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Packages & Compiling
- To: Rob MacLachlan <RAM@C.CS.CMU.EDU>
- Subject: Packages & Compiling
- From: Robert W. Kerns <RWK@YUKON.SCRC.Symbolics.COM>
- Date: Tue, 13 Jan 87 08:21 EST
- Cc: Timothy.Freeman@THEORY.CS.CMU.EDU, common-lisp@SAIL.STANFORD.EDU, edsel!bhopal!jonl@NAVAJO.STANFORD.EDU, thomas.gross@SAM.CS.CMU.EDU
- In-reply-to: <RAM.12270448749.BABYL@C.CS.CMU.EDU>
Date: Mon, 12 Jan 1987 20:08 EST
From: Rob MacLachlan <RAM@C.CS.CMU.EDU>
Date: Monday, 12 January 1987 19:15-EST
From: Timothy.Freeman at theory.cs.cmu.edu
Re: Packages & Compiling
... Allowing the compiler
to depend upon the package environment when it is compiling a
not-in-line function call doesn't allow it to produce better code.
True; it simply allows the compiler to function. The basic problem is
that if you use READ to read, there is no way to intern the symbol the
same way at load time, since the reader threw away the information
about how the symbol was read.
For example, if the source file contains the symbol reference FOO::X,
but X's home package is actually BAR, then the compiler will dump code
which does the equivalent of reading BAR::X at load time. The result
will be the X currently accessible in the BAR package, regardless
of what symbol is currently accessible in the FOO package.
In contrast, if FOO::X was read again by loading the source, then the
symbol would be read as whatever X is accessible in the FOO package.
This has been discussed in the past. If the compiler doesn't
dump BAR::X, but rather just "X" (just like the printer would),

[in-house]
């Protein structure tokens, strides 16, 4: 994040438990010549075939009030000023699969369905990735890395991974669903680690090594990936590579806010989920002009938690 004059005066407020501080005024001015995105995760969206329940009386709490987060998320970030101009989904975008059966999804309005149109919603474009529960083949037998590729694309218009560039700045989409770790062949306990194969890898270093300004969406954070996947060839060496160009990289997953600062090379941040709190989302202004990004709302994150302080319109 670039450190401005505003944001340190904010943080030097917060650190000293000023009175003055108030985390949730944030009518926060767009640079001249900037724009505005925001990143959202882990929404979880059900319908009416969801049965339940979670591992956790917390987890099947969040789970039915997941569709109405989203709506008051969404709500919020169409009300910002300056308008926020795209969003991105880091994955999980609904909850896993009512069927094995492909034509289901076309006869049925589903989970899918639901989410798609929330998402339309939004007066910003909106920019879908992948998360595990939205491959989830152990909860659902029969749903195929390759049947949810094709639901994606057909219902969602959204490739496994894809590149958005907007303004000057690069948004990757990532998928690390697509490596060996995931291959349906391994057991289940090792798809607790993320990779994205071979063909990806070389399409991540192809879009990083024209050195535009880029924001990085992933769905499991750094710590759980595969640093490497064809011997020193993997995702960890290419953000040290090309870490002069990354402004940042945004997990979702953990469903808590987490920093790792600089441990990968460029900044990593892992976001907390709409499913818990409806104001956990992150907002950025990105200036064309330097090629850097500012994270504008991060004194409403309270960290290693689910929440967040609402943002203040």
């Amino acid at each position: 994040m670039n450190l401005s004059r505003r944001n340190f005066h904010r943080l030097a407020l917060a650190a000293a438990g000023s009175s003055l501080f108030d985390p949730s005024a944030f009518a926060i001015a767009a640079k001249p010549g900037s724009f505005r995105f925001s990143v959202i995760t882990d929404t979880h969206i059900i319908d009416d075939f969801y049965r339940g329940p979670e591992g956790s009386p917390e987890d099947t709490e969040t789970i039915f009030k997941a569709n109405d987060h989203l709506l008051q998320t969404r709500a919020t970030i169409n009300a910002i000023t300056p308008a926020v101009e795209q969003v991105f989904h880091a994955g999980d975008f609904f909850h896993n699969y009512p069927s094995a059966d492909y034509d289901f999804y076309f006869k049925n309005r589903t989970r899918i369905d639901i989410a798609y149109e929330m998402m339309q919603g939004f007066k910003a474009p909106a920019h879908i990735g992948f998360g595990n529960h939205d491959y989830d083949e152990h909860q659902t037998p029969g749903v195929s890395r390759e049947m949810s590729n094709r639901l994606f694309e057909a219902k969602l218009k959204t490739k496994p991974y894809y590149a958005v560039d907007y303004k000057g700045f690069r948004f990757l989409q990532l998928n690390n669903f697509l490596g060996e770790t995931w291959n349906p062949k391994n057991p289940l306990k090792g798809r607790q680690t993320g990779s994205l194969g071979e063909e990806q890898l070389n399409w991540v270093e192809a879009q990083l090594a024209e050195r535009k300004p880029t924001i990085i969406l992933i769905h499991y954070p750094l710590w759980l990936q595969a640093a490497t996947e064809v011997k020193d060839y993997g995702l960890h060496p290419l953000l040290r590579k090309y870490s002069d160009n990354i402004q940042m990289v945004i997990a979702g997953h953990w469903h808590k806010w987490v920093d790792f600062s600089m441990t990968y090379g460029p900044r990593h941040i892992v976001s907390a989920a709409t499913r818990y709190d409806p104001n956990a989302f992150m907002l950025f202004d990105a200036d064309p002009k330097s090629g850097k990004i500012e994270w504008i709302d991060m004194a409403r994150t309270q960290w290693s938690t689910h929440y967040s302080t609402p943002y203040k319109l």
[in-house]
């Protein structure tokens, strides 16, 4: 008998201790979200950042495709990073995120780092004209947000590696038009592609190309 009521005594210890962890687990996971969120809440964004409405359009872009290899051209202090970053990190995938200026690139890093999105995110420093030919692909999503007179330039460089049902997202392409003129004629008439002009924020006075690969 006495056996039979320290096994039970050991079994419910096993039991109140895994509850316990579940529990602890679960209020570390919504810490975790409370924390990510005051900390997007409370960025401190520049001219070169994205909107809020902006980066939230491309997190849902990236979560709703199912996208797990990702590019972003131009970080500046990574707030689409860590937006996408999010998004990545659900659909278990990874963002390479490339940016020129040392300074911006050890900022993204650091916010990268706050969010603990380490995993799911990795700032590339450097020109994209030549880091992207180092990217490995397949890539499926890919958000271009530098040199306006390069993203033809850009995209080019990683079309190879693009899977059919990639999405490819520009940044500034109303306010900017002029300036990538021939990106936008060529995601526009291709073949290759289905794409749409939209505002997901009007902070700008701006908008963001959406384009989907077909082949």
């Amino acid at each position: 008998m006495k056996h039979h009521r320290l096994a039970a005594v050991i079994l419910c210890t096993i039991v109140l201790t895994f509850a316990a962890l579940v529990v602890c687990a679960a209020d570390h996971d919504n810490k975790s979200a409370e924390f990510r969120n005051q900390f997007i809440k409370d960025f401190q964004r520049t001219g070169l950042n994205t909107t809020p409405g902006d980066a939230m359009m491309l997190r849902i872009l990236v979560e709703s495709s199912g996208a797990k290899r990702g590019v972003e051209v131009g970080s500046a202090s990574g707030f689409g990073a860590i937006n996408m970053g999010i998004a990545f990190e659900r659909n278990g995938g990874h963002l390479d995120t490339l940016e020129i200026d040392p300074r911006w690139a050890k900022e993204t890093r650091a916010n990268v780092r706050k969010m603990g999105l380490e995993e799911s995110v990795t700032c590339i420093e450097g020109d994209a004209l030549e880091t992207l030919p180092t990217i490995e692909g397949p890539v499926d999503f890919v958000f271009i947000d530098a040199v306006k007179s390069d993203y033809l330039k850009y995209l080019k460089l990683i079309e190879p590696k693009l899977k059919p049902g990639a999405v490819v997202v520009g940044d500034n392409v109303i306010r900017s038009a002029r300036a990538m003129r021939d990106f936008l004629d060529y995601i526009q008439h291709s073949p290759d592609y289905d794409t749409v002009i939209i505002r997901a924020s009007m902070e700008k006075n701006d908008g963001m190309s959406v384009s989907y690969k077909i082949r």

then the loader will make the same decisions the compiler
did. Dumping should be kept strictly analogous to printing,
and loading to reading, so far as package-prefix hacking is
This certainly needs to be made a part of the standard, or
implementors aren't going to realize this and their users
are going to have the problems you refer to. We didn't
get it right our first time around, either.
This doesn't confer immunity to package-heirarchy changes,
of course. Among the ways you can lose at load time
1) Refering to a package that is no longer there. Obviously,
a source change would have been necessary.
2) Making an exported symbol be unexported. (Although
a source change might have been necessary in this case,
3) Moving a symbol from one package to another, when
you want to continue refering to the same symbol. Of
course, you have to change the source anyway, so it's
not suprising you have to recompile.
4) You said BAR::X, at compile time X was accessible in
FOO, but at run time, it was not. No source change is
necessary, because you already had it right.
But in practice, these aren't very serious, while it
is much more serious if you can't change which X
you import into your package. In fact, I think #2
and #4 are the only cases where you really do suffer
from READ not preserving information.